In addition, another way to look at the recent price drop in GILD is the risk of a bear market and declining biotech sector being built into the stock. Fans of technical analysis will see a support level forming at around $82. This is likely a bottom for GILD, unless a bear market really starts or the biotech bubble (my words) really pops.

But even these two situations can work to GILD's favor. In either case, GILD will be able to make its acquisitions at better prices. GILD has the cash to both weather a bear market and acquire companies simultaneously.

Overall, I believe GILD has little risk and that bad news for the general market can be good news for GILD in the long-term. The rational market risks have been irrationally overpriced into GILD's stock price, thereby producing the current discount. See the 2% discount as a form of protection and buy GILD as if it were priced 2% lower than it actually is.

Conclusion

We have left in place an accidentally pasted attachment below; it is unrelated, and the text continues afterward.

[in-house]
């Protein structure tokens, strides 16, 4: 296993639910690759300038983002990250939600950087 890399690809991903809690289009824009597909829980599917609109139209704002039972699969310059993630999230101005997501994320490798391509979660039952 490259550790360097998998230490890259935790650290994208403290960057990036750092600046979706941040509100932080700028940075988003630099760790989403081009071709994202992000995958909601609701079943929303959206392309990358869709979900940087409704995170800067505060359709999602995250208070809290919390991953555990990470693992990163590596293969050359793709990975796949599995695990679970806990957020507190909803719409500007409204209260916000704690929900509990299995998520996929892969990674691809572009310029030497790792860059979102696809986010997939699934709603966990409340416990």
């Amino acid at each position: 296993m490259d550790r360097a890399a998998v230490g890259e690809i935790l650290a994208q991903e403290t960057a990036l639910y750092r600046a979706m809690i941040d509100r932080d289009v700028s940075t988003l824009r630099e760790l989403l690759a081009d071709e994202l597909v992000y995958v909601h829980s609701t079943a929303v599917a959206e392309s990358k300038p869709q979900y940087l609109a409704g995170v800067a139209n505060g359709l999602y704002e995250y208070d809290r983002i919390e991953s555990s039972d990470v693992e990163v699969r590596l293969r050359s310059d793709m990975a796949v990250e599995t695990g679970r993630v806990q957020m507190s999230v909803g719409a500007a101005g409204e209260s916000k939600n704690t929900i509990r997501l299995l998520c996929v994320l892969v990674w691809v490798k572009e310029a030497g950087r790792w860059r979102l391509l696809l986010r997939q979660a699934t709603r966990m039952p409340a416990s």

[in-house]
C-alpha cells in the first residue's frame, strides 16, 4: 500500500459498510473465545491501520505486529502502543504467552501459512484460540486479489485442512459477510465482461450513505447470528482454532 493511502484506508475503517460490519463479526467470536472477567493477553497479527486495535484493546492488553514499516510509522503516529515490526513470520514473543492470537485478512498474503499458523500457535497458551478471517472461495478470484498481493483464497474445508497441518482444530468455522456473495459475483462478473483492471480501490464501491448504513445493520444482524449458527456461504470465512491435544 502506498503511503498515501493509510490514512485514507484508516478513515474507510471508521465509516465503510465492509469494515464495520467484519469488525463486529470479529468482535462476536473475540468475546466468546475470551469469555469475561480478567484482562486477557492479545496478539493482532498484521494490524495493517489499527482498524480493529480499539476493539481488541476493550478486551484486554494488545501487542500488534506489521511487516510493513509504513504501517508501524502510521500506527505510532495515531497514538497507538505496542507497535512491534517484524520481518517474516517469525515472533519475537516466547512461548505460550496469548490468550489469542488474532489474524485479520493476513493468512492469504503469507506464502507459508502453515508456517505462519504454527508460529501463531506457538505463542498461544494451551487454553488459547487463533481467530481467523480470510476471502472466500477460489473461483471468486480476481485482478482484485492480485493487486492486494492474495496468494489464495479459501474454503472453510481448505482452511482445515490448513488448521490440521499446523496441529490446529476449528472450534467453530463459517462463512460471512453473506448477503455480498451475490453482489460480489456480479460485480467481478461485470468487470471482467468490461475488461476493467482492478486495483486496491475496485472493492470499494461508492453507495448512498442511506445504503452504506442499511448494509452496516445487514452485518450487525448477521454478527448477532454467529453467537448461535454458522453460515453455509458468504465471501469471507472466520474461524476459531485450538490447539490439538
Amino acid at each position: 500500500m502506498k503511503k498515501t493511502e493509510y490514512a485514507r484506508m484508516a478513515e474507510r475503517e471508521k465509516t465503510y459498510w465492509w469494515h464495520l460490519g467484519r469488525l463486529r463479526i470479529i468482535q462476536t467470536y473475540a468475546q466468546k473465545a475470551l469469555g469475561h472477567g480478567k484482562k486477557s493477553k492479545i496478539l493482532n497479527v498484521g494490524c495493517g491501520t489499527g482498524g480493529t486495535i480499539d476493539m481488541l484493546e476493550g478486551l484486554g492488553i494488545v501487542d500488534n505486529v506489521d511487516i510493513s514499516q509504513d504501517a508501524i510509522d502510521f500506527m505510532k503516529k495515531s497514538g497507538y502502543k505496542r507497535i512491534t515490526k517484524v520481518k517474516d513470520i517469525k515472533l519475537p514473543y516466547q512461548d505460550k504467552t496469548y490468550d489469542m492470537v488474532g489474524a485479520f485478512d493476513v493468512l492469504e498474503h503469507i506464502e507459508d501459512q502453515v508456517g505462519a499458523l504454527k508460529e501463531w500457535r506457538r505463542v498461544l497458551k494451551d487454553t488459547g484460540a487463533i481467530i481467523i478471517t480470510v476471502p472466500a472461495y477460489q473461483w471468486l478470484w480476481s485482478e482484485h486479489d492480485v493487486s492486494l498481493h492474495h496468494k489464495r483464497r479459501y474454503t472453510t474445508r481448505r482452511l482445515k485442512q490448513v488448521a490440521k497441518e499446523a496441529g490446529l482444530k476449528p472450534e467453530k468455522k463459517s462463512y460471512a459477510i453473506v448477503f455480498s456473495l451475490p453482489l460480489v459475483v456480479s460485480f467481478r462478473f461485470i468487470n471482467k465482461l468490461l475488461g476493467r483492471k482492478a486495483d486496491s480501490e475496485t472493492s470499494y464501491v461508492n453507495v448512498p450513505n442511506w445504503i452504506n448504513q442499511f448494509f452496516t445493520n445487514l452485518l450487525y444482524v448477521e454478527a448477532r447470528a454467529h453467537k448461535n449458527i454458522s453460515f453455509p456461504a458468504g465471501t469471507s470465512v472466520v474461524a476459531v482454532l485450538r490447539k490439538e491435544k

Everything about this company screams "undervalued":

(Source: Morningstar)

Though the price-to-book is at the industry average, everything else is above the competitors'. Debt is not an issue here in respect to GILD's free cash flow. But perhaps most impressive is the current 5.8 forward price to earnings.

As someone who takes short positions as often as I take long positions, I see the average biotech stock's P/E as a badge that says "short me!" When the industry average has a P/E of 557, pretty much everything is ripe for shorting. This is an industry in which companies such as Celgene (NASDAQ:CELG) as hyped up for having a P/E of "only" 50. But in GILD, we see no such thing - rather, GILD is a contrarian value stock play in the biotech sector.

How often do you have the opportunity to buy a stock in biotech with a strong track record, a non-biotech P/E, plenty of cash on hand, a dividend, and a huge buyback program that will reduce the outstanding shares by nearly one-third? And how often do you have the opportunity to buy at a relative low? The February GILD is one of those investments that you either brag about or regret (for not making) in the future.

Disclosure: I am/we are long GILD.

I wrote this article myself, and it expresses my own opinions. I am not receiving compensation for it (other than from Seeking Alpha). I have no business relationship with any company whose stock is mentioned in this article.